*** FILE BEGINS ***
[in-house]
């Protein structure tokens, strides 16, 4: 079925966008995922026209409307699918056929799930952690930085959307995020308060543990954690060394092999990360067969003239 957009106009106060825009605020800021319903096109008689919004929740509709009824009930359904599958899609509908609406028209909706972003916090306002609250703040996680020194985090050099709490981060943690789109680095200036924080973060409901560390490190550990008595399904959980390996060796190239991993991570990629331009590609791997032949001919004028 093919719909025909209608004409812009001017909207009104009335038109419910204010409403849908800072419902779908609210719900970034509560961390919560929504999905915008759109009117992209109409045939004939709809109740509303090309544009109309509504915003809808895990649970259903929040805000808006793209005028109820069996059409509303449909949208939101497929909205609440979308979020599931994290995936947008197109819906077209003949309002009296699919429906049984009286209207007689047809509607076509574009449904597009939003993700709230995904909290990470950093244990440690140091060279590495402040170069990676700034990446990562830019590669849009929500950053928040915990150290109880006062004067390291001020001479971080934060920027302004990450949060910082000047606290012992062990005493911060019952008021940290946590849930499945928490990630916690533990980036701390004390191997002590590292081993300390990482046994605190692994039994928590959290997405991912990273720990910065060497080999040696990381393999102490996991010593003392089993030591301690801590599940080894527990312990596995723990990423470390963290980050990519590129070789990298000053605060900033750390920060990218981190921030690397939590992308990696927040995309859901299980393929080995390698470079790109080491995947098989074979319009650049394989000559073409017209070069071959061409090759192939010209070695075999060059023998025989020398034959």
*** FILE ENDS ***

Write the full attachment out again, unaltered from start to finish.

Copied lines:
[in-house]
């Protein structure tokens, strides 16, 4: 079925966008995922026209409307699918056929799930952690930085959307995020308060543990954690060394092999990360067969003239 957009106009106060825009605020800021319903096109008689919004929740509709009824009930359904599958899609509908609406028209909706972003916090306002609250703040996680020194985090050099709490981060943690789109680095200036924080973060409901560390490190550990008595399904959980390996060796190239991993991570990629331009590609791997032949001919004028 093919719909025909209608004409812009001017909207009104009335038109419910204010409403849908800072419902779908609210719900970034509560961390919560929504999905915008759109009117992209109409045939004939709809109740509303090309544009109309509504915003809808895990649970259903929040805000808006793209005028109820069996059409509303449909949208939101497929909205609440979308979020599931994290995936947008197109819906077209003949309002009296699919429906049984009286209207007689047809509607076509574009449904597009939003993700709230995904909290990470950093244990440690140091060279590495402040170069990676700034990446990562830019590669849009929500950053928040915990150290109880006062004067390291001020001479971080934060920027302004990450949060910082000047606290012992062990005493911060019952008021940290946590849930499945928490990630916690533990980036701390004390191997002590590292081993300390990482046994605190692994039994928590959290997405991912990273720990910065060497080999040696990381393999102490996991010593003392089993030591301690801590599940080894527990312990596995723990990423470390963290980050990519590129070789990298000053605060900033750390920060990218981190921030690397939590992308990696927040995309859901299980393929080995390698470079790109080491995947098989074979319009650049394989000559073409017209070069071959061409090759192939010209070695075999060059023998025989020398034959």